preparedness items:

If you own a home, you must have hurricane insurance.
Fortunately, this insurance is cheap and easy to get,
as long as your home meets two basic requirements:

(1) It is reasonably well-built, and
(2) It is located in Wisconsin

Unfortunately, if your home is located in Florida, or any
other area that might actually be hit by a hurricane,
most insurance companies would prefer not to sell you
hurricane insurance, because then they might be required
to pay YOU money, and that is certainly not why they got
into the insurance business in the first place. So you'll
have to scrounge around for an insurance company,
which will charge you an annual premium roughly equal to
the replacement value of your house. At any moment,
this company can drop you like used dental floss.

Your house should have hurricane shutters on all the
windows, all the doors. There are several types of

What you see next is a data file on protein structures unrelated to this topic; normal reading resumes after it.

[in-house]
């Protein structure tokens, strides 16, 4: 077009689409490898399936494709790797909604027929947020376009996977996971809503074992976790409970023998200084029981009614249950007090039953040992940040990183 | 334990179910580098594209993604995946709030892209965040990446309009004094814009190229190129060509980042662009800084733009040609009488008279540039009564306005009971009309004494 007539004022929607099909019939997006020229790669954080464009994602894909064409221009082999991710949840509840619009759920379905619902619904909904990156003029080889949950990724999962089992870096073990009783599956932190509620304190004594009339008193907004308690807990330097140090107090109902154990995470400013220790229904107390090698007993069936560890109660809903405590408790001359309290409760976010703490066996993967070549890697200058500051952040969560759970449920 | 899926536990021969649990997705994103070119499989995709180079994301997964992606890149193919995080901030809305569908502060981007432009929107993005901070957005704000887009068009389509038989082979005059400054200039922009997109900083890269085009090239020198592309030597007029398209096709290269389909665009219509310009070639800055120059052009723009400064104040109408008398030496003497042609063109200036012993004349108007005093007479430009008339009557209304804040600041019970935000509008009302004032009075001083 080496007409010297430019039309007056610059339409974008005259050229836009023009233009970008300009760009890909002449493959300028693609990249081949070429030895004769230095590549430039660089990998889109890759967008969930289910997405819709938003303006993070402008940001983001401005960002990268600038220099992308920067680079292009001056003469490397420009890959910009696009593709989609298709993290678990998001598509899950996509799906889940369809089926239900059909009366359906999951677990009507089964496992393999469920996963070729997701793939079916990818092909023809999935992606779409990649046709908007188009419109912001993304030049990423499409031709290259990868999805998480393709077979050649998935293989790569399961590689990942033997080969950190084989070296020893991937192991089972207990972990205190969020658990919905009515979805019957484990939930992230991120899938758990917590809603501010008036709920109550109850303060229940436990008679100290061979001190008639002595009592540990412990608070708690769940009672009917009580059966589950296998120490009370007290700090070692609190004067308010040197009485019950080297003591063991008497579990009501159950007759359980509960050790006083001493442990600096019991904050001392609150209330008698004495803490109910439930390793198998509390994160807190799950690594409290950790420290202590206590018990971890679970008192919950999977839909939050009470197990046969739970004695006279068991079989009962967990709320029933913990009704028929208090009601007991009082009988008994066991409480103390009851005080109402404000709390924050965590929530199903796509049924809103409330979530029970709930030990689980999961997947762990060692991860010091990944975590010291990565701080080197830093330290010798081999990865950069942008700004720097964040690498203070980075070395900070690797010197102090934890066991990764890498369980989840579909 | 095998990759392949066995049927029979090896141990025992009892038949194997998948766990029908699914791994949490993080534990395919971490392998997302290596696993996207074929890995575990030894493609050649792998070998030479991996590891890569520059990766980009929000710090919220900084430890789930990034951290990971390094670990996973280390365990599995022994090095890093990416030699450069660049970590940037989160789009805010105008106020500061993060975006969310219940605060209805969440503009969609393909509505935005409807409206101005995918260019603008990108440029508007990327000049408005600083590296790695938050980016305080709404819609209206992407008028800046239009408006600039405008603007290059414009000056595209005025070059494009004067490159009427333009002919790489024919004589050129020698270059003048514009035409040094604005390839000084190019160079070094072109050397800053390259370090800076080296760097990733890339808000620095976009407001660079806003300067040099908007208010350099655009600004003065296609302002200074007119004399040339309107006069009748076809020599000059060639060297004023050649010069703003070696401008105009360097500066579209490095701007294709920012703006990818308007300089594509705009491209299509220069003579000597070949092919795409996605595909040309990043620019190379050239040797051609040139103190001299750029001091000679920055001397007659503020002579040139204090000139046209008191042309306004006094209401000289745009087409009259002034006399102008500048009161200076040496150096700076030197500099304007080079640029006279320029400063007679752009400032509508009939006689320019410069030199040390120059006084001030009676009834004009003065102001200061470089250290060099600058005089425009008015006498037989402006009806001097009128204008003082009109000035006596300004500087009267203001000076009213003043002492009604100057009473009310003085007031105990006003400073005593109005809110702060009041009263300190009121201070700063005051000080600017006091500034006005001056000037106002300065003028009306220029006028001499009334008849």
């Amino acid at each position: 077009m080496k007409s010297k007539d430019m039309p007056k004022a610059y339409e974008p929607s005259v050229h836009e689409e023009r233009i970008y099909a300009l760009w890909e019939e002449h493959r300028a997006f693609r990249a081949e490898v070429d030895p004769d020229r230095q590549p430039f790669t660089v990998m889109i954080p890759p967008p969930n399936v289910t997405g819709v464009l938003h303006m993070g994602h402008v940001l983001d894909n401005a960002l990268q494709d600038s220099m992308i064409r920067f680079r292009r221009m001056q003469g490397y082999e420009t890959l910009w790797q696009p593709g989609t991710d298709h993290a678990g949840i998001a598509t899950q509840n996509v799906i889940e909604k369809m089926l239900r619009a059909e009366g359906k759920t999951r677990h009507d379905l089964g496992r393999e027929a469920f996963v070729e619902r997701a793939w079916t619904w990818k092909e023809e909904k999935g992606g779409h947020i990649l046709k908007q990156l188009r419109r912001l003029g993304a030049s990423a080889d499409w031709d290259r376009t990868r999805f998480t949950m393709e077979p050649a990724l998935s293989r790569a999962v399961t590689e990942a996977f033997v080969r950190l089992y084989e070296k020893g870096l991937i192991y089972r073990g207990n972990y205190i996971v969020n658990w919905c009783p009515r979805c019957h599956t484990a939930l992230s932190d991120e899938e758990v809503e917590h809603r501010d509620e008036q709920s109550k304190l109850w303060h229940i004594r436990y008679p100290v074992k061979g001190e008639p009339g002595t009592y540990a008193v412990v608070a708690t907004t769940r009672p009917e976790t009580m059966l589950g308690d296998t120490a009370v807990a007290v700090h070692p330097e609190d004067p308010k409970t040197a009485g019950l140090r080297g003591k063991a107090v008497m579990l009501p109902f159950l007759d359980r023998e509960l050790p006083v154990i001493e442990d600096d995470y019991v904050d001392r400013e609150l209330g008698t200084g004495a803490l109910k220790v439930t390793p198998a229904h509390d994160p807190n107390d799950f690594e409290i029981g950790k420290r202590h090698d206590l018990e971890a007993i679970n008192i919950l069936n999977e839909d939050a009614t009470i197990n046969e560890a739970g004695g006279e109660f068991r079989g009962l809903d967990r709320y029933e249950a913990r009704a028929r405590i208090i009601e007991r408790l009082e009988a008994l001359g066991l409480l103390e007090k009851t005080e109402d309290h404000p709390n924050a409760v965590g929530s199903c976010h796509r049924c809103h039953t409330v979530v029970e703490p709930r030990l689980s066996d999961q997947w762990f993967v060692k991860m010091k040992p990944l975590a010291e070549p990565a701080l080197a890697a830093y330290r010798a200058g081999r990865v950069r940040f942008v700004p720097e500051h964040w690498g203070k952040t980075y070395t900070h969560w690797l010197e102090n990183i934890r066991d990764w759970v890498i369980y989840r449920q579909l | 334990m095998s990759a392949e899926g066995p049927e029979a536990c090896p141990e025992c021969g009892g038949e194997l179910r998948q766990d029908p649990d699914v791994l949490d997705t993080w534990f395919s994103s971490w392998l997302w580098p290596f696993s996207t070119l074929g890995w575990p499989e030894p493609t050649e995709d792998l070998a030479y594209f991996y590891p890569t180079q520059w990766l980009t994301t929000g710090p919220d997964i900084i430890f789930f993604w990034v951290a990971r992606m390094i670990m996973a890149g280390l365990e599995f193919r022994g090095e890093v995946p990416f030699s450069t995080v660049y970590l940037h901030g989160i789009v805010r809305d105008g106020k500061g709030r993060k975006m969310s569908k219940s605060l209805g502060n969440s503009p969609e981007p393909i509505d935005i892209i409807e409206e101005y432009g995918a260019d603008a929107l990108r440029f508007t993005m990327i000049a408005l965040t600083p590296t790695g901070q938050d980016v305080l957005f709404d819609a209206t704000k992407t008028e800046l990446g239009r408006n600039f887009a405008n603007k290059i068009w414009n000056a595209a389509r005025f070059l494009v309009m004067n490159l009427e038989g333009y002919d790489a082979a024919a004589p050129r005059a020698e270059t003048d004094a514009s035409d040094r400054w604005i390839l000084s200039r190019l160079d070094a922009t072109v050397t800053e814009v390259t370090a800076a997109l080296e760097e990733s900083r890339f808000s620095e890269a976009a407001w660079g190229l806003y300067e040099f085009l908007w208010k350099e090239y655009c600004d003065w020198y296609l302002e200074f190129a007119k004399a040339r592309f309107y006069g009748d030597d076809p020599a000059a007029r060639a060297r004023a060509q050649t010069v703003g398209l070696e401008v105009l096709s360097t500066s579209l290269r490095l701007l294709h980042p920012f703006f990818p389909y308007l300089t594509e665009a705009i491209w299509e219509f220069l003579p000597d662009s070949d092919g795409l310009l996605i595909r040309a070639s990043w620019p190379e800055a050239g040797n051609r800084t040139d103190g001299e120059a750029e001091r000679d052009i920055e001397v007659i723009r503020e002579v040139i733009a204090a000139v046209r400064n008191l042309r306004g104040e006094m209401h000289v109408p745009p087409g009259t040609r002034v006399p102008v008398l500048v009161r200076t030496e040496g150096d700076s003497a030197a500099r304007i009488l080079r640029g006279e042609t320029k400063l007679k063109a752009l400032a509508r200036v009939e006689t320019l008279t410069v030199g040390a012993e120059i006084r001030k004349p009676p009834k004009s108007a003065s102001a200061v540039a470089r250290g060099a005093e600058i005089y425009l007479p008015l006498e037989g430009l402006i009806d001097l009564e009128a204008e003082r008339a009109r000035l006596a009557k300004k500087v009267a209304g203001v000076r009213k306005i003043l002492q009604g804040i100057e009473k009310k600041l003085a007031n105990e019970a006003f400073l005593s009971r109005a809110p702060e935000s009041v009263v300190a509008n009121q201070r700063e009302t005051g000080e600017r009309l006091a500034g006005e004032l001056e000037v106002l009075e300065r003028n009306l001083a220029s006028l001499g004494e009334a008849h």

shutters, with advantages and disadvantages:

Plywood shutters: The advantage is that, because you
make them yourself, they're cheap.

Sheet-metal shutters: The advantage is that these work
well, once you get them all up. The disadvantage is that
once you get them all up, your hands will be useless
bleeding stumps, and it will be December.

Roll-down shutters: The advantages are that they're very
easy to use, and will definitely protect your house.
The disadvantage is that you will have to sell your house
to pay for them.

Hurricane-proof windows: These are the newest wrinkle
in hurricane protection: They look like ordinary windows,
but they can withstand hurricane winds! You can be sure
of this, because the salesman says so. He lives in